Like any good quantum mechanical phenomenon, Raman scattering admits both a wave picture and a particle picture. You might not like either of them, though.
As far as the photon picture goes, it's simple: you have a scattering process that implements a unitary evolution $\hat U$ that takes a single photon $|1;\nu_0\rangle$ of energy $h\nu_0$ and the medium in its ground state $|g\rangle$ and produces a final state with a nonzero amplitude to have a lower-frequency photon $|1;\nu_0-\nu_v\rangle$ and the medium in its excited state $|e\rangle$, or in other words an evolution with a nonzero amplitude
$$\langle e|\langle 1;\nu_0-\nu_v| \ \hat U \ |g\rangle |1;\nu_0\rangle\neq 0,$$
or more pictorially
Now, if that big monolithic unitary $\hat U$ looks too mysterious, then you can apply the tools of leading-order perturbation theory to the problem (which, in the usual regime, can essentially be taken to be exact) and it will give you a nice expression in terms of virtual transitions. You don't like those? Too bad, because they're essential features of the description.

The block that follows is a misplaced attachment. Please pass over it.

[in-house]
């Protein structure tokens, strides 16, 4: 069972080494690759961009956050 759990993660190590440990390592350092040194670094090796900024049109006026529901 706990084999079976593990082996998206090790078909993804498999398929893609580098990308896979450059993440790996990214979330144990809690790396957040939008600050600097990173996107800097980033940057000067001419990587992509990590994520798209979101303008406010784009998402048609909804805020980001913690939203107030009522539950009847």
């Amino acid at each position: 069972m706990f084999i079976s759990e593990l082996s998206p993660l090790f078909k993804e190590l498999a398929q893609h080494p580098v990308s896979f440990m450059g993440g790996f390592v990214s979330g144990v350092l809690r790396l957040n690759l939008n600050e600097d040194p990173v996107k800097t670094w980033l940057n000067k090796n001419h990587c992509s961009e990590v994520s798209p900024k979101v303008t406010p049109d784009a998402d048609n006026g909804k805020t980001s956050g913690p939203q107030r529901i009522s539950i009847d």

If you want to see this in terms of wave mechanics, and you're OK with confining yourself exclusively to the classical aspects of the EM emission, then the thing to look like is the medium itself: it is interacting with the field, and the field is inducing a coherent oscillation between the $|g\rangle$ and $|e\rangle$ states, which then amplitude-modulates the medium's oscillations, so that they're no longer monochromatic, and when you look at the oscillations of the medium's polarization, it develops AM sidebands which are precisely the Raman lines.
Now, the wave picture has a couple of problems. For one, you're pushing under the rug the description of the reaction of the medium to the light, even without the Raman-induced vibrational coherence, and if you want to correctly describe that polarization... you need virtual transitions, same as always. More importantly, though, you become blind to quantum properties of the emission, such as the fact that the Raman photons will normally be entangled with the pump photons, in experimentally-relevant ways that can only be explained in the photon picture. You can try to run away from quantum mechanics, if you want, but the only thing that you'll achieve is shut off doors that would otherwise stay open.